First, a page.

“Somewhere in the tangle of the subject’s burden and the subject’s desire is your story.”—Alex Tizon
Every human being has an epic story. The late Pulitzer Prize–winning writer Alex Tizon told the epic stories of marginalized people—from lonely immigrants struggling to forge a new American identity to a high school custodian who penned a New Yorker short story. Edited by Tizon’s friend and former colleague Sam Howe Verhovek, Invisible People collects the best of Tizon’s rich, empathetic accounts—including “My Family’s Slave,” the Atlantic magazine cover story about the woman who raised him and his siblings under conditions that amounted to indentured servitude.
Mining his Filipino American background, Tizon tells the stories of immigrants from Cambodia and Laos. He gives a fascinating account of the Beltway sniper and insightful profiles of Surfers for Jesus and a man who tracks UFOs. His articles—many originally published in the Seattle Times and the Los Angeles Times—are brimming with enlightening details about people who existed outside the mainstream’s field of vision.
In their introductions to Tizon’s pieces, New York Times executive editor Dean Baquet, Atlantic magazine editor in chief Jeffrey Goldberg, Pulitzer Prize winners Kim Murphy and Jacqui Banaszynski, and others salute Tizon’s respect for his subjects and the beauty and brilliance of his writing. Invisible People is a loving tribute to a journalist whose search for his own identity prompted him to chronicle the lives of others.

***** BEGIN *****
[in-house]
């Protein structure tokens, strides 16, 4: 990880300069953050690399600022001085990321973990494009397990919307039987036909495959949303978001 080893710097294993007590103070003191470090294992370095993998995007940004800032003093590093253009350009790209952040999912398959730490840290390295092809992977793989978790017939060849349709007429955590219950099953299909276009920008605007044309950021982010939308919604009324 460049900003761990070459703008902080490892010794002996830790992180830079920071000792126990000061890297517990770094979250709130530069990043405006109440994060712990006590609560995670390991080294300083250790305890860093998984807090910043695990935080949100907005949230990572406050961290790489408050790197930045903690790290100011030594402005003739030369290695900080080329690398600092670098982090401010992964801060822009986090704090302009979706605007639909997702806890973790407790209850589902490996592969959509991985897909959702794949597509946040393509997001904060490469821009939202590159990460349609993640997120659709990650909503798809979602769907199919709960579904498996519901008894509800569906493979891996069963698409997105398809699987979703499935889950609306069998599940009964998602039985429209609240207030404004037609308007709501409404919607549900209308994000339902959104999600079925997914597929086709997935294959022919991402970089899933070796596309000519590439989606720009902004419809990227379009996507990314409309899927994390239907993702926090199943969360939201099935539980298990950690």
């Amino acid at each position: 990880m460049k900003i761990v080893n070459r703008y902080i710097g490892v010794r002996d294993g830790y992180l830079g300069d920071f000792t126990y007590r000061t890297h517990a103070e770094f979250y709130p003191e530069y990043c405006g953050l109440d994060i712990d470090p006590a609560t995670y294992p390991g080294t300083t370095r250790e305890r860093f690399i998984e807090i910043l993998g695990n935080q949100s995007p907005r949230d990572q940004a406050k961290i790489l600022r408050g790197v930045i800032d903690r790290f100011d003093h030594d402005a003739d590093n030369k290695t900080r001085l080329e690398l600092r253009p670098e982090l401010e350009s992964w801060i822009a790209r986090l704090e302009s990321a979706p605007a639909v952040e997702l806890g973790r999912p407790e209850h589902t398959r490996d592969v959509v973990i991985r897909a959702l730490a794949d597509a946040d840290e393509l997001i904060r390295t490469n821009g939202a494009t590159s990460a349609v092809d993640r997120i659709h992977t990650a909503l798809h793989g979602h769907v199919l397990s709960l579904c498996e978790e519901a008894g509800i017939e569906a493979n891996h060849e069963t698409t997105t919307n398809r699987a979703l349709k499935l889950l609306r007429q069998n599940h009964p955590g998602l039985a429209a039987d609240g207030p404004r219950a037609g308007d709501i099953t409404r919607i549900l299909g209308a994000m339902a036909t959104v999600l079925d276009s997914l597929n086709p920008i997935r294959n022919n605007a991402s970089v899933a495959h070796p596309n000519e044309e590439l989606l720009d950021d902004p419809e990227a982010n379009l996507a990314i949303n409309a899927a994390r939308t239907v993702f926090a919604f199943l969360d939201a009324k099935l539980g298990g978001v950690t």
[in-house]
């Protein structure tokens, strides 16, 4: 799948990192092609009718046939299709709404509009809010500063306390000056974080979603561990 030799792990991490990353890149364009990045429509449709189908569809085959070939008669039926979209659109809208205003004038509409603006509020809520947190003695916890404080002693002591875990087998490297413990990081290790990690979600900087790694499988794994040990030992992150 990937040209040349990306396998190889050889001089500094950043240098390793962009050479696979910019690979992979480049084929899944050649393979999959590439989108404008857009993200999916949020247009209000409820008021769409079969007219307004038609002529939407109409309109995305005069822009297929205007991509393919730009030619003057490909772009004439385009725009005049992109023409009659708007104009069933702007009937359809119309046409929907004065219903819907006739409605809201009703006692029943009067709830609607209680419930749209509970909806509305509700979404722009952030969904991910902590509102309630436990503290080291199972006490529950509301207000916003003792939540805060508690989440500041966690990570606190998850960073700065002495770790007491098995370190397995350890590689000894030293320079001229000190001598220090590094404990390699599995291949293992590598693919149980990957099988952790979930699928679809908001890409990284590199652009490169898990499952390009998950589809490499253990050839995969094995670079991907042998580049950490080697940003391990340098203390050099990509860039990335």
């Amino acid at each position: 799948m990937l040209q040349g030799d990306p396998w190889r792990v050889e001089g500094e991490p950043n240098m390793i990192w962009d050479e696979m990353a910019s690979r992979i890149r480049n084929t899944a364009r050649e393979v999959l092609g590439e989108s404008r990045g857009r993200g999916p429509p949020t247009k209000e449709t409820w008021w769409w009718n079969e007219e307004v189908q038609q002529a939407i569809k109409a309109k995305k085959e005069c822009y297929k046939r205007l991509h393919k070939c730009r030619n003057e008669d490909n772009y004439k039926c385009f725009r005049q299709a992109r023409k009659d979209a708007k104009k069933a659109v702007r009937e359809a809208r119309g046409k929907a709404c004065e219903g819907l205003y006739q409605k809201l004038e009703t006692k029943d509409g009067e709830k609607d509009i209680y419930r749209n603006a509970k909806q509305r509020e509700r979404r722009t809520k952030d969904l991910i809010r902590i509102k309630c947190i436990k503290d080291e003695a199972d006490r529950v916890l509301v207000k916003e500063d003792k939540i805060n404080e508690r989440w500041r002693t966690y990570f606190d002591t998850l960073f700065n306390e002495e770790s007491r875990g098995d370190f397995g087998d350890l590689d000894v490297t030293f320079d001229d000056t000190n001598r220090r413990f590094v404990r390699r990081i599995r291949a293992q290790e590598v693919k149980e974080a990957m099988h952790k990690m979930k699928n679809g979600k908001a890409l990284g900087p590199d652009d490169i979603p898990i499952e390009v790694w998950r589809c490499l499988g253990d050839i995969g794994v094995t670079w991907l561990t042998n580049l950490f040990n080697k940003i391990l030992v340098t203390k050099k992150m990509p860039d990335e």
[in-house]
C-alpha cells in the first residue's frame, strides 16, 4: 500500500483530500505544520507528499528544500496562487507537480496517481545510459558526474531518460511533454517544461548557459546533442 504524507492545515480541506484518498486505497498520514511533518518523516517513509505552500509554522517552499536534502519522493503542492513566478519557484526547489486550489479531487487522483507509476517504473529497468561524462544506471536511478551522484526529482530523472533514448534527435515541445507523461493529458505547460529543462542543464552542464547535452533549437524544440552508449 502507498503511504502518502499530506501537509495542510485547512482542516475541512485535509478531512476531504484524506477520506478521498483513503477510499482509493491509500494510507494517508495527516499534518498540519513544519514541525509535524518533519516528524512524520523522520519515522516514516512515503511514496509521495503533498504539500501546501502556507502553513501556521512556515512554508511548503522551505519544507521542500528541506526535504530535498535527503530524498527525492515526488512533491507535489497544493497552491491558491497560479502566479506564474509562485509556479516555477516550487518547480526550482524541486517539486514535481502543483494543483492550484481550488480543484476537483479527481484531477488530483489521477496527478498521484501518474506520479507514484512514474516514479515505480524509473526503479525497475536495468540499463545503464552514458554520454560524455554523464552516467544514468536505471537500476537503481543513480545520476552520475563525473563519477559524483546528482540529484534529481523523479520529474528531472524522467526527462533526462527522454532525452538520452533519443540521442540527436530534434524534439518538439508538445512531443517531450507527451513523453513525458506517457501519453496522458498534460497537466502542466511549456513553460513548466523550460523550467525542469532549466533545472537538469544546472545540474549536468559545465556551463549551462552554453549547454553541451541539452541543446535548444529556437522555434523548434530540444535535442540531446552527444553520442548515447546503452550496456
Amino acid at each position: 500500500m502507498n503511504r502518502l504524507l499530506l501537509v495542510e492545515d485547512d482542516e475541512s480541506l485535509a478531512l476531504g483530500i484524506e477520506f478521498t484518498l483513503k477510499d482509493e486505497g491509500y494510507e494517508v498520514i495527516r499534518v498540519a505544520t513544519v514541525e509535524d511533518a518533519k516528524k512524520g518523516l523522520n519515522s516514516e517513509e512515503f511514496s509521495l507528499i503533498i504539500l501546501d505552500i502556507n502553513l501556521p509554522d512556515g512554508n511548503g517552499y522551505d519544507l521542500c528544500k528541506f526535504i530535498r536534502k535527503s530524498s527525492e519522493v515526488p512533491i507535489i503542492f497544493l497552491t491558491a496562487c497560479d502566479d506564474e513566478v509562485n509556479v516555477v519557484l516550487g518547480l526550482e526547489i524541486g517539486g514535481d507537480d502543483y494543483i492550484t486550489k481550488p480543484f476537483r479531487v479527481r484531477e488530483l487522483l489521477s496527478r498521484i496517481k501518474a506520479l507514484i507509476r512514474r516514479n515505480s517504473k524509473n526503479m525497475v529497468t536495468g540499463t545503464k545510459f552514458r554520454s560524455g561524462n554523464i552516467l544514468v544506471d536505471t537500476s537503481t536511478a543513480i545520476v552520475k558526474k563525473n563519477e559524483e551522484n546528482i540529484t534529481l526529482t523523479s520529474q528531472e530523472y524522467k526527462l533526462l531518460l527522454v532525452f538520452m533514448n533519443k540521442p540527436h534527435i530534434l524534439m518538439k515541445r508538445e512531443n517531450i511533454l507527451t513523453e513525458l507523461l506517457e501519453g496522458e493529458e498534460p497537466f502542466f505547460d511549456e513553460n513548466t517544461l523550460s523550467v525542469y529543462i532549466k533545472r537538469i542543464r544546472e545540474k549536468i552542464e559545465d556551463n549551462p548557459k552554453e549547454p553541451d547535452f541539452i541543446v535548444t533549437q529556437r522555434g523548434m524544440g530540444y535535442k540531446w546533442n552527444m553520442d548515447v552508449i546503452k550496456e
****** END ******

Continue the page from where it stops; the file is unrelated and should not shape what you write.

Alex Tizon (1959 – 2017) was a Pulitzer Prize–winning journalist. He wrote numerous articles for publications including The Seattle Times, The Los Angeles Times, and The Atlantic. He was also the author of a memoir: Big Little Man: In Search of My Asian Self.
Sam Howe Verhovek is freelance writer and former reporter for The New York Times and TheLos Angeles Times. He is the author of Jet Age: The Comet, the 707, and the Race to Shrink the World. He is also an adjunct faculty member at Seattle University and the University of Washington.
“Alex Tizon is the master of the telling detail that penetrates the surface and makes us understand something or someone—and ultimately ourselves—in a deeper way. Tizon’s beautiful book is as powerful as they come.”—Cheryl Strayed